Loeb House (offices, built 1940), at Harvard University Business School, Boston, Massachusetts, is named for him and his father.
  See also U.S. State Dept career summary
  Richard Green Lugar (1932-2019) — also known as Richard G. Lugar — of Indianapolis, Marion County, Ind. Born in Indianapolis, Marion County, Ind., April 4, 1932. Republican. Rhodes scholar; mayor of Indianapolis, Ind., 1968-75; delegate to Republican National Convention from Indiana, 1968, 1972; U.S. Senator from Indiana, 1977-; defeated, 1974; candidate for Republican nomination for President, 1996. Methodist. Member, Phi Beta Kappa; Omicron Delta Kappa; Pi Delta Epsilon; Pi Sigma Alpha; Beta Theta Pi; Rotary; Blue Key. Died in Annandale, Fairfax County, Va., April 28, 2019 (age 87 years, 24 days). Burial location unknown.
  Relatives: Son of Marvin L. Lugar and Bertha (Green) Lugar; married, September 8, 1956, to Charlene Smeltzer.
  Cross-reference: Todd C. Young — Mitch Daniels
   — The Hamilton Lugar School of Global and International Studies, at Indiana University, is partly named for him.
  See also congressional biography — Govtrack.us page — Wikipedia article — NNDB dossier — Internet Movie Database profile — OurCampaigns candidate detail
  Books about Richard Lugar: John T. Shaw, Richard G. Lugar, Statesman of the Senate: Crafting Foreign Policy from Capitol Hill
  Kenneth Leon Maddy (1934-2000) — also known as Kenneth L. Maddy; Ken Maddy — of Fresno, Fresno County, Calif. Born in Santa Monica, Los Angeles County, Calif., May 22, 1934. Republican. Lawyer; member of California state assembly 14th District, 1971-78; candidate in primary for Governor of California, 1978; member of California state senate, 1979-98; delegate to Republican National Convention from California, 1992. Member, Rotary; Sigma Nu; Phi Delta Phi. Died, of lung cancer, at Sutter Memorial Hospital, Sacramento, Sacramento County, Calif., February 19, 2000 (age 65 years, 273 days). Interment at Inglewood Park Cemetery, Inglewood, Calif.
  Relatives: Son of Russell Thomas Maddy (1901-1954) and Anna Marie (Balzer) Maddy (1904-2009); married, February 7, 1957, to Beverly Chinello (divorced); married, November 28, 1981, to Norma (Quesenberry) Foster.
  The Kenneth L. Maddy Laboratory, at the School of Veterinary Medicine, University of California at Davis, is named for him.
  Epitaph: "Your Humor and Spirit Will Be Remembered Forever."
  See also Wikipedia article — Find-A-Grave memorial
  David Parshall Mapes (1798-1890) — also known as David P. Mapes — of Roxbury, Delaware County, N.Y.; Ripon, Fond du Lac County, Wis. Born in Coxsackie, Greene County, N.Y., January 10, 1798. Steamboat business; member of New York state assembly from Delaware County, 1831; merchant; Presidential Elector for Wisconsin, 1848. Principal founder of Ripon College, 1850. Died in Fond du Lac, Fond du Lac County, Wis., May 18, 1890 (age 92 years, 128 days). Interment at Hillside Cemetery, Ripon, Wis.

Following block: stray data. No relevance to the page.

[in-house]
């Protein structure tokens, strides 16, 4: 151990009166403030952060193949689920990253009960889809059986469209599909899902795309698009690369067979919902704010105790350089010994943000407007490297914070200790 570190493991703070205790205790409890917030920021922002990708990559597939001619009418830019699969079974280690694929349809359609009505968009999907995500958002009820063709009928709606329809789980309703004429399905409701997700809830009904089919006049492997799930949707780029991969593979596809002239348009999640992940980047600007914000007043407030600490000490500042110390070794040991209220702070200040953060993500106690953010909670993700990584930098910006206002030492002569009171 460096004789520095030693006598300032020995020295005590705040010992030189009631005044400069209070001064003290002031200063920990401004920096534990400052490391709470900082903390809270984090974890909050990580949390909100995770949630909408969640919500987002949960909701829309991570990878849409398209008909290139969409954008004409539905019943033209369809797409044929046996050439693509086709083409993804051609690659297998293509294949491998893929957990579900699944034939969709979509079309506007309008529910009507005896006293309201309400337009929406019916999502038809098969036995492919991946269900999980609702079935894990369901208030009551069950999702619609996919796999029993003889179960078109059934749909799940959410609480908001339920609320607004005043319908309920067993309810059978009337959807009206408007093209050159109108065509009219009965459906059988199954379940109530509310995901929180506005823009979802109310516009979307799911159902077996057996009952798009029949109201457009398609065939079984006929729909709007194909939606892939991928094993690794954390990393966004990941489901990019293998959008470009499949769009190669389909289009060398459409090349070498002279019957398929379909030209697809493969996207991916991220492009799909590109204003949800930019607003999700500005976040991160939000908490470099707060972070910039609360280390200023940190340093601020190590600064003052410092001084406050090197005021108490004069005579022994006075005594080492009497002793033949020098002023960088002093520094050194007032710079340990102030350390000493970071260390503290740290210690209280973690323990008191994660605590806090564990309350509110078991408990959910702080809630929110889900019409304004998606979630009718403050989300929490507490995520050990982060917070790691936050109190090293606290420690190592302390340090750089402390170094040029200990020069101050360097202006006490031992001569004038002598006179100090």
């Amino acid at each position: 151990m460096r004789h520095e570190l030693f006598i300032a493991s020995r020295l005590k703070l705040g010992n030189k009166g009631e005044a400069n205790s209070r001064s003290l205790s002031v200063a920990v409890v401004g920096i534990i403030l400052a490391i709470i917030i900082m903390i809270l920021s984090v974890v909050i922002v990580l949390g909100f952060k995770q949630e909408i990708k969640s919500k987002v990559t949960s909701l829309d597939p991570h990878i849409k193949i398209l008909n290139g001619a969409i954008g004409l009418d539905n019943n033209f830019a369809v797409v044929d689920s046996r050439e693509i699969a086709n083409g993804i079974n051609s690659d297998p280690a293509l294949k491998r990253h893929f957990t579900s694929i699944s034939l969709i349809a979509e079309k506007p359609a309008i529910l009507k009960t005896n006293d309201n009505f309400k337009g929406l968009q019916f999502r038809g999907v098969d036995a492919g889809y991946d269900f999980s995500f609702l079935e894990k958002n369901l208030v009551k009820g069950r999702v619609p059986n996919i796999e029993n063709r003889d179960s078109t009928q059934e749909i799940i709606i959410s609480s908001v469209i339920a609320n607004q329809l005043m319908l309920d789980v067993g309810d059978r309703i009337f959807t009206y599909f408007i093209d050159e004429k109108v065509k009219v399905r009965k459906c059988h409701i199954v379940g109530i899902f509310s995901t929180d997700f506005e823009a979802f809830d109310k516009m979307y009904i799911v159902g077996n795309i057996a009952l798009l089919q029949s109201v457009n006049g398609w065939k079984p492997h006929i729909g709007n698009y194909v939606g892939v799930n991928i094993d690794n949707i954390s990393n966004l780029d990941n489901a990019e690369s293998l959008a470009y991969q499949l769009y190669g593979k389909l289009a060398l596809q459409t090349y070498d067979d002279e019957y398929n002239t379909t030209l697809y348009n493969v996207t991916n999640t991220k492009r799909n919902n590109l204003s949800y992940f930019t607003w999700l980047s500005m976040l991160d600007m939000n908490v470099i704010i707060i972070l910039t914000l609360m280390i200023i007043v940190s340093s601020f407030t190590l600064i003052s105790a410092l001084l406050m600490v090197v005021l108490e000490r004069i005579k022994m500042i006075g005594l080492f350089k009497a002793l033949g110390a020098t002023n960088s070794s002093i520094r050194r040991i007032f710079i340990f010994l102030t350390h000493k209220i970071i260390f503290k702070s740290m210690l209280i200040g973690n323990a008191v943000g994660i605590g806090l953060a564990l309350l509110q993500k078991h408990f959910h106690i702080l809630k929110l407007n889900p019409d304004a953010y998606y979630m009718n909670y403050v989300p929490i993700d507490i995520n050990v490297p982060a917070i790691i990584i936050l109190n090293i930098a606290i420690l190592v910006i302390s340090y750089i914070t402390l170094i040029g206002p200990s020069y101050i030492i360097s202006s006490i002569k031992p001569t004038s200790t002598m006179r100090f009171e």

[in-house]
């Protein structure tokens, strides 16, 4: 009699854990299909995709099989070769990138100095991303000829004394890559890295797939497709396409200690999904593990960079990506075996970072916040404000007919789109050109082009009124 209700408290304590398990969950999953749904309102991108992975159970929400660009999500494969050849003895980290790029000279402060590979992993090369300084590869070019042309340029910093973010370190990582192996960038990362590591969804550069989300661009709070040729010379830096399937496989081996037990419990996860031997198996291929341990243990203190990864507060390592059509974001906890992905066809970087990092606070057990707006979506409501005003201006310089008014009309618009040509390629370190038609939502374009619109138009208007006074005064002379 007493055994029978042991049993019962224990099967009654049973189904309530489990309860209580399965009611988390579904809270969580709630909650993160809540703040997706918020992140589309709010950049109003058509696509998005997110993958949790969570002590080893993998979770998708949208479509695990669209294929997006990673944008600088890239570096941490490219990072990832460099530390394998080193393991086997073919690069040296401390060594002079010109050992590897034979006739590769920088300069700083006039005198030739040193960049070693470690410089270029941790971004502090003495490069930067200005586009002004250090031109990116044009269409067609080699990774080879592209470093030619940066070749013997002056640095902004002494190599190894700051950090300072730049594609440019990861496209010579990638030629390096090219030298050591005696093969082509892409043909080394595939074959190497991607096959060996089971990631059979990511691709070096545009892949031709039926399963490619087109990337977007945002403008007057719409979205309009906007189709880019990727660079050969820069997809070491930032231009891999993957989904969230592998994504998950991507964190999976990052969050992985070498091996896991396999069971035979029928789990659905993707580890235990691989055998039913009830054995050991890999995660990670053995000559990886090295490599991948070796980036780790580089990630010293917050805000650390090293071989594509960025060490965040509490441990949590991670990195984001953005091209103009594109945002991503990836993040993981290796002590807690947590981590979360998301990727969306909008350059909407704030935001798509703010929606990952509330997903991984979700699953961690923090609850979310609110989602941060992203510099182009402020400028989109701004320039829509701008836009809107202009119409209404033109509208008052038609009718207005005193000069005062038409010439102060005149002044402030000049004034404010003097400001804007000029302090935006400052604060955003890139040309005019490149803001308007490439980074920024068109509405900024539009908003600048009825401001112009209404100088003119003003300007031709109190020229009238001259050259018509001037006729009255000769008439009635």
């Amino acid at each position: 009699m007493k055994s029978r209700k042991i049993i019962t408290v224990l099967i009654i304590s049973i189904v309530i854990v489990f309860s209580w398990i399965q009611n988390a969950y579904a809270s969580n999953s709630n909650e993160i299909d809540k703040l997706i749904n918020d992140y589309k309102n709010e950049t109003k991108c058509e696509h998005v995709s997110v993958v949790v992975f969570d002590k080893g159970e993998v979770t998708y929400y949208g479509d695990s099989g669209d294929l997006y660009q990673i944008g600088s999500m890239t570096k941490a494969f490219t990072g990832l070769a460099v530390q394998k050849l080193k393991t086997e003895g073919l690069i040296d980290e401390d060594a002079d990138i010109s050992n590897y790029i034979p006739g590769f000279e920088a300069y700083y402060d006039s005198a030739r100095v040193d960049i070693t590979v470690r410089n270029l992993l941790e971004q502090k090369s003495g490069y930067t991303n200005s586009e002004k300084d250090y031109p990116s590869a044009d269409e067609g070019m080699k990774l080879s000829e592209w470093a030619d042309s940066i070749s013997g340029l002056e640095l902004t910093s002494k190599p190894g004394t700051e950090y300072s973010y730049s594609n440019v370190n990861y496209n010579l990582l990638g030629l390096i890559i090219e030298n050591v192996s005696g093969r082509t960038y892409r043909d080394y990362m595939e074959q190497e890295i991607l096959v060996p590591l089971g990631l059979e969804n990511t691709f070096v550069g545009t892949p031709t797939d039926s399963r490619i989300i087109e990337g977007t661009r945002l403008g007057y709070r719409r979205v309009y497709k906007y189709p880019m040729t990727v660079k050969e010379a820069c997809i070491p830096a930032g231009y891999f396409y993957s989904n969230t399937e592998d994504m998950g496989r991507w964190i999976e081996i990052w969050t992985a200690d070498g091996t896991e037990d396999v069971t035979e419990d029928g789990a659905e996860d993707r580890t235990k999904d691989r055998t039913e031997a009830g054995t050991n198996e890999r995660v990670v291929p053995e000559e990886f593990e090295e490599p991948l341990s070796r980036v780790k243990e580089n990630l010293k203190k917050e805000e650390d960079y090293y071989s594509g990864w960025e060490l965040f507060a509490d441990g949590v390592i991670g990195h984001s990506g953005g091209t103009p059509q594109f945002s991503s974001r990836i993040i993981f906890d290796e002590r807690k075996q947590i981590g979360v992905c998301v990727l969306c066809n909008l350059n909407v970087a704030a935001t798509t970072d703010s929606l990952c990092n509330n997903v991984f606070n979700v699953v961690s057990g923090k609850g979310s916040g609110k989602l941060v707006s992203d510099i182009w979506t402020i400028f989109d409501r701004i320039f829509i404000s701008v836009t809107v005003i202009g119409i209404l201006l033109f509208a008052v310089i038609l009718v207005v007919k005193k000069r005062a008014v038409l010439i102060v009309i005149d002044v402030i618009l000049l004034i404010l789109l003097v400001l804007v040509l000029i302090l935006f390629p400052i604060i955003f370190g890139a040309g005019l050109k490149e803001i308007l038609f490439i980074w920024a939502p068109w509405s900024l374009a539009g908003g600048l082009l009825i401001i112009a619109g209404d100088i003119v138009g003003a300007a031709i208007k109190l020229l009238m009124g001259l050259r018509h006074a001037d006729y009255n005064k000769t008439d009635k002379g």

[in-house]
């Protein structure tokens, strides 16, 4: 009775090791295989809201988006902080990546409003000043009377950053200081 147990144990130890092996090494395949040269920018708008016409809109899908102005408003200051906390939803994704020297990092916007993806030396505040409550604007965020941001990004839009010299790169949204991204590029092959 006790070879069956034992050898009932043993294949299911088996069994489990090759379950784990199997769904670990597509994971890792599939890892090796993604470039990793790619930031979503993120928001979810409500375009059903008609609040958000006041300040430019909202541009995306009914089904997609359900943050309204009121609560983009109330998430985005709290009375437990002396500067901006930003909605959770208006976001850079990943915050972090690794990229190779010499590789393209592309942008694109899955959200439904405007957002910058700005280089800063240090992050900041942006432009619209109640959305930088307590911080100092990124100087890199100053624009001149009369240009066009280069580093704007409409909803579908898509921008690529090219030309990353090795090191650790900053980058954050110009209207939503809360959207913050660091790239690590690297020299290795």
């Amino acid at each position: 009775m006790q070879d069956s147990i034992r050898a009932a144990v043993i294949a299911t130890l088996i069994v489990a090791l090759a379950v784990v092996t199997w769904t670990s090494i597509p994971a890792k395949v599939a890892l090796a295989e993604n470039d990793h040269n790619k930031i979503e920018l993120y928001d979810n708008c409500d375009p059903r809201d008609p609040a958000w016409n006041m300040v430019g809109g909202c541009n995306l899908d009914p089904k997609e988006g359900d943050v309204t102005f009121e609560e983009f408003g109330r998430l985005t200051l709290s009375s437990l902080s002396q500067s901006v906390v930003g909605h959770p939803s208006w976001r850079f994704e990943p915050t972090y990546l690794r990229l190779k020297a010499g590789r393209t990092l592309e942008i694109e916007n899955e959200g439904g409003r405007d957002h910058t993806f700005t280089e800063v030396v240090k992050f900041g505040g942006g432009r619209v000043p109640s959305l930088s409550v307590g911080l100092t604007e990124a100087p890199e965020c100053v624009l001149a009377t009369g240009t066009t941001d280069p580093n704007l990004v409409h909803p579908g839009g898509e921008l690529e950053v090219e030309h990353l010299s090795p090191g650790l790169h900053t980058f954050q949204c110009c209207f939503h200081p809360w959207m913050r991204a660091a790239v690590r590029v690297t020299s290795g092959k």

Relatives: Son of Timothy Mapes and Hannah (Brown) Mapes; married, April 14, 1822, to Ruth Frisbee (1804-1854); married, January 26, 1855, to Mary C. Frisbee (1827-1863); married, November 9, 1864, to Emeline (Huntsinger) Wilson (1827-1882); married, September 15, 1883, to Augusta R. Miles (1837-1911); father of Fannie Mapes (1867-1926) (who married Otto Christian Neuman); first cousin once removed of Jonas Mapes; third cousin once removed of George Hammond Parshall; third cousin thrice removed of Irving Anthony Jennings and Renz L. Jennings; fourth cousin once removed of David Gardiner and Bertha Mapes.
  Mapes Hall (built 1959), at Ripon College, Ripon, Wisconsin, is named for him.
  Epitaph: "In grateful recognition of David P, Mapes, for his vision and valuable services as pioneer, founder, benefactor and promoter of the City of Ripon and its College, the citizens of Ripon dedicate this marker."
  See also Find-A-Grave memorial
Clarence D. Martin Clarence Daniel Martin (1886-1955) — also known as Clarence D. Martin — of Cheney, Spokane County, Wash. Born in Cheney, Spokane County, Wash., June 29, 1886. Democrat. Grain milling business; delegate to Democratic National Convention from Washington, 1920, 1924, 1928 (alternate); mayor of Cheney, Wash., 1928-32; Governor of Washington, 1933-41; defeated in primary, 1948; member of Washington state house of representatives, 1944. Died in Cheney, Spokane County, Wash., August 11, 1955 (age 69 years, 43 days). Entombed at Fairmount Memorial Park, Spokane, Wash.
  Relatives: Son of Frank Marion Martin (1857-1925) and Phelena Jane (Fellows) Martin (1859-1919); married, July 18, 1907, to Margaret Mulligan (divorced 1943); married 1944 to Merle L. Lewis (divorced 1946); married 1951 to Lou Eckhart; father of Clarence Daniel Martin Jr. (1916-1976).
  Cross-reference: John Clyde Bowen
  Martin Stadium (built 1972), at Washington State University, in Pullman, Washington, is named for him.
  See also National Governors Association biography — Wikipedia article — NNDB dossier — Find-A-Grave memorial
  Image source: Cheney Museum